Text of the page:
“I cannot count the number of people who’ve told me on Twitter, ‘Of course immigrants increase British unemployment! Of course immigrants drive down wages. It’s just the law of supply and demand.’ And it’s an almost infallible rule that people who say that do not understand basic economics and do not understand supply and demand, because immigration adds to both supply and demand.”
So recounts Jonathan Portes, a professor of economics and public policy at the School of Politics & Economics of King's College, London and the former chief economist at the Cabinet Office, in this Social Science Bites podcast.
Portes is explaining to interviewer David Edmonds how the “lump of labor fallacy” -- that there’s only a certain number of jobs to go around when in fact the number of jobs in an economy is not fixed – often plays out in the popular debate on immigration. “The key here,” Portes adds, “is that immigration leads to demand as well as supply.”
The economist has a long and storied career in British economics, having been chief economist at the Department for Work and Pensions before his stint in Cabinet and then director of the National Institute of Economic and Social Research from February 2011 until October 2015. His latest achievement is the release of What Do We Know, and What Should We Do About Immigration, one of three books in the debut release of SAGE Publishing’s new ‘What Do We Know’ series of social science explainers. (SAGE is the parent of Social Science Space.)
One of the things that he definitely knows is that for anyone who sees immigration as an unalloyed evil (or boon, for that matter) is certainly mistaken. He likens immigration to trade, which is generally reckoned to be a good thing. “Trade and immigration are in some way very closely analogous and that the results that you get about the overall benefits – with the possible issue of distributional consequences – are very similar.” Those ‘distributional consequences,’ of course, often get the outsize headlines.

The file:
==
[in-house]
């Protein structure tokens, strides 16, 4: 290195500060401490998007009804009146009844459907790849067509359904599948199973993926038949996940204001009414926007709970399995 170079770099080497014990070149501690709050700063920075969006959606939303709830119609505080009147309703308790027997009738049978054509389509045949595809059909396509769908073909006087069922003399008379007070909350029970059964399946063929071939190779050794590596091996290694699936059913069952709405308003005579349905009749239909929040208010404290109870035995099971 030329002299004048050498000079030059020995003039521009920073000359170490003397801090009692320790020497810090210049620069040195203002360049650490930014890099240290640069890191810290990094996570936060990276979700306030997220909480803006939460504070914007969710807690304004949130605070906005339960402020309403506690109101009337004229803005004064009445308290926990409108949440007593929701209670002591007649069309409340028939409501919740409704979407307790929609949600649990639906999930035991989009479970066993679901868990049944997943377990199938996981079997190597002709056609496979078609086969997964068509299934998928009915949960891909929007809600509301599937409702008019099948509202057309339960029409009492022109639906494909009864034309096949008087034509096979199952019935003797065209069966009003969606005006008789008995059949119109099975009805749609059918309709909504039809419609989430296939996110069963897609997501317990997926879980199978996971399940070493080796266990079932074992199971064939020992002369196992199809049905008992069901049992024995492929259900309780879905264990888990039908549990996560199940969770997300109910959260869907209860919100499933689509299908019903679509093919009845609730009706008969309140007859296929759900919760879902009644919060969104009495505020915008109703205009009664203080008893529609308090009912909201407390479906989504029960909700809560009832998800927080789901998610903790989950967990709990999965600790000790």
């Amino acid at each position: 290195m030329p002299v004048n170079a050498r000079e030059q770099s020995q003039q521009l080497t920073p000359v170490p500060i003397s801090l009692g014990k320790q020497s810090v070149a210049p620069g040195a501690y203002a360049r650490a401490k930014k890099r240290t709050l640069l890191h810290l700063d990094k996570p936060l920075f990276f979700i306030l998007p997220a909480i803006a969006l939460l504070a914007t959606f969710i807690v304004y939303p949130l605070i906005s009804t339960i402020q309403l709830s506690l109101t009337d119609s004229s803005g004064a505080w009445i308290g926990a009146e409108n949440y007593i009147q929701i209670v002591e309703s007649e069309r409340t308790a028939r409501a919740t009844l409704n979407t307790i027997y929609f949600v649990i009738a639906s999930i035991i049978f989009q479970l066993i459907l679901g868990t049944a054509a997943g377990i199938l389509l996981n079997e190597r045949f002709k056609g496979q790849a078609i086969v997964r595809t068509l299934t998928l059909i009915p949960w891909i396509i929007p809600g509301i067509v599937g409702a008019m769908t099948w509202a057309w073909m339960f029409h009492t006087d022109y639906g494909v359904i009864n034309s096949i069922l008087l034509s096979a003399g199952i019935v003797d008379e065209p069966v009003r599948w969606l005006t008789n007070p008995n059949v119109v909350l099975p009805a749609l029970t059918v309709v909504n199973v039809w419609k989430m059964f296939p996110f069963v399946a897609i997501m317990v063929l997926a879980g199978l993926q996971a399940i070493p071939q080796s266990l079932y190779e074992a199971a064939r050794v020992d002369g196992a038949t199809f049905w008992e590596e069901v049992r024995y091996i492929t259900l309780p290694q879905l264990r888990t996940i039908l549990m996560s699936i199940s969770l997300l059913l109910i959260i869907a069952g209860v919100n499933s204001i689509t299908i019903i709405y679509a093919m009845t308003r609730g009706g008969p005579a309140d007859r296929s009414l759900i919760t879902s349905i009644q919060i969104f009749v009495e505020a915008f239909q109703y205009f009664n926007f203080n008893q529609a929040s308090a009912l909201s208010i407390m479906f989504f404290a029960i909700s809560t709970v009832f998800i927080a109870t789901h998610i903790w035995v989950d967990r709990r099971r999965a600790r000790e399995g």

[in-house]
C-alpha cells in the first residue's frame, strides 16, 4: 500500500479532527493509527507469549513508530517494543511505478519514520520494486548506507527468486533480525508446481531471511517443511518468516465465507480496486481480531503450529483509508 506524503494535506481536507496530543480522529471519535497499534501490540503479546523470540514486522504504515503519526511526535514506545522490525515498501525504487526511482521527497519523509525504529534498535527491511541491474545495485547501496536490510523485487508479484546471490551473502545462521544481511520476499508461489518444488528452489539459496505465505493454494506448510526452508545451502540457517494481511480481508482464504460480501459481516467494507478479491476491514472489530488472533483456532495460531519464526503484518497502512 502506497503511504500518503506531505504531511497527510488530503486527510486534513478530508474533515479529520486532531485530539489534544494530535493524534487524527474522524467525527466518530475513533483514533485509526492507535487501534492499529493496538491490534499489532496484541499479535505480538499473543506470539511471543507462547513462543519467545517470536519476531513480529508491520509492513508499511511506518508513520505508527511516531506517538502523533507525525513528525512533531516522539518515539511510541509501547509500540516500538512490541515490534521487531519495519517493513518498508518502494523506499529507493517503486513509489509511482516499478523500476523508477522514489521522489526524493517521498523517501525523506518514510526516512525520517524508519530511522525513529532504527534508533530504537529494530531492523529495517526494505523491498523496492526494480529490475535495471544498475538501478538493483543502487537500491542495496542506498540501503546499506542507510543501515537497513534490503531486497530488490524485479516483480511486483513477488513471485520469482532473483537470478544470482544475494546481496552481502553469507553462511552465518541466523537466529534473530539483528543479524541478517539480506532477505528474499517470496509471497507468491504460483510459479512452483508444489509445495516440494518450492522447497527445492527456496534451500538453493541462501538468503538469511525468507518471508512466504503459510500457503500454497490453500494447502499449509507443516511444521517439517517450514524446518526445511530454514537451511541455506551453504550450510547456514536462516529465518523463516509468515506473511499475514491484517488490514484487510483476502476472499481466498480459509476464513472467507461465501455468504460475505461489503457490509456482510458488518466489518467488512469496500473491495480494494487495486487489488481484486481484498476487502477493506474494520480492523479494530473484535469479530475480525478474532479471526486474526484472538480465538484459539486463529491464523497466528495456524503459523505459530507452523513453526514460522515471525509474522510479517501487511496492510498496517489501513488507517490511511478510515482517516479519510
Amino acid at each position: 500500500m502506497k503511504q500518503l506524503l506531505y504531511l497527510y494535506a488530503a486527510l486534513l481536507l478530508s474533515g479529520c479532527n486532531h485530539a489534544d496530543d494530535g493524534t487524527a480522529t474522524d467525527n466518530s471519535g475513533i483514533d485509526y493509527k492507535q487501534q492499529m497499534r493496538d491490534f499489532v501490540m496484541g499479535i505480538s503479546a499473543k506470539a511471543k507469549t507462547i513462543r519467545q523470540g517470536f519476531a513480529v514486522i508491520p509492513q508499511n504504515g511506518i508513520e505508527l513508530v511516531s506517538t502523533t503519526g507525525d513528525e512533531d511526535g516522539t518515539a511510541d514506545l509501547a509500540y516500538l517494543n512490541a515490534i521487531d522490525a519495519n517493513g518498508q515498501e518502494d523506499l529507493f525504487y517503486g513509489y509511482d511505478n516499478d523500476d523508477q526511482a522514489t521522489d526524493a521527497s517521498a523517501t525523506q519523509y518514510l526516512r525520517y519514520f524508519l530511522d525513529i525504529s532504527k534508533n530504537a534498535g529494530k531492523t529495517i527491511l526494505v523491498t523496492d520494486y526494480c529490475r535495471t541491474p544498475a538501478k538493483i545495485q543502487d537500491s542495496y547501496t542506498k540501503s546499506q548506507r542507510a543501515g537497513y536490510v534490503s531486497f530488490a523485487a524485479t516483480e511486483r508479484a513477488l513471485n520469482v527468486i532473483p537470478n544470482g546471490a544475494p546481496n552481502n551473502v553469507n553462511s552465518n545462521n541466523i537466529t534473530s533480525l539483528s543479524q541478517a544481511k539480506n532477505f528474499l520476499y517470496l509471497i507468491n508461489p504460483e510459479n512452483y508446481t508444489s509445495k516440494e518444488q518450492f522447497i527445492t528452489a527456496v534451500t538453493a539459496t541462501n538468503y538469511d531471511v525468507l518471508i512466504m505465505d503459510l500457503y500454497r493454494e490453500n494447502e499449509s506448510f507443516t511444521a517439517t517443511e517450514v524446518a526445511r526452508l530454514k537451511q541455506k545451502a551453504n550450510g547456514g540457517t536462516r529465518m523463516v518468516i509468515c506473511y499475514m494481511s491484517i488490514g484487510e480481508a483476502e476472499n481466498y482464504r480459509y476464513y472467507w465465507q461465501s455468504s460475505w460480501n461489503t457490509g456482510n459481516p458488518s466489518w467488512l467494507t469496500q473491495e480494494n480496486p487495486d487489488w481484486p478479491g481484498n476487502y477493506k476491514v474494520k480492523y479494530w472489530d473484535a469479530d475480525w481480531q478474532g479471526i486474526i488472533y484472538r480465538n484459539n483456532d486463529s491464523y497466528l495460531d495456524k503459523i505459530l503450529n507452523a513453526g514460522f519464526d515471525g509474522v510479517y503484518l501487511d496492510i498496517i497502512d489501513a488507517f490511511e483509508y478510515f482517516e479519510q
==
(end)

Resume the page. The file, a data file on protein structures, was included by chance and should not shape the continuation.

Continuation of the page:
“The UK has always been a country of immigration in some ways, going right back to the Norman conquests, if you like” Portes observes. Pre-European Union, surges in immigration often came from refugees like the Huguenots or from commonwealth countries. “Step change,” he adds, did not accompany immediate entry in the EU, but did in the 1990s. “It coincided with Tony Blair’s government and some of the policy changes that Blair introduced, but it wasn’t driven by that, but by globalization.” The number of arrivals tripled from about 50,000 a year net migration to 150,000 a year. Another jump came in 2004, when workers in the new Eastern European member states in the EU – Poland, Hungary, the Czech Republic, Estonia, Latvia, Lithuania, Slovakia, Slovenia – flocked to an open UK labor market.
He offers quick correlation to test the direst worries about the continuing influx. He looks at two decades of heavy immigration into the UK, in particular in the last five years, and then at the unemployment figure, at 4 percent the lowest since the current way of measuring joblessness were instituted. “It doesn’t prove anything, because of course there are lots of other things going on. But it does sort of tell you that if immigration really had a big negative effect on the employment of natives, that’s not really consistent with the aggregate data.”
Portes admits that there’s more to immigration that employment and wages; those just where the good data reside. “It’s much harder when you’re looking at more complicated issues – business startups, productivity, innovation. There is some evidence that immigration has had positive impacts ... but its more suggestive and more qualitative.”
So ever the academic, he does caveat. But being the former bureaucrat, he also interpolates. Portes offers Edmonds the example of British higher education. “Instinct tells me that [immigration has] been good. Would we have the world-leading universities that we have in London if we had to solely rely on Brits to fill the jobs? I think it’s almost inconceivable that we would.”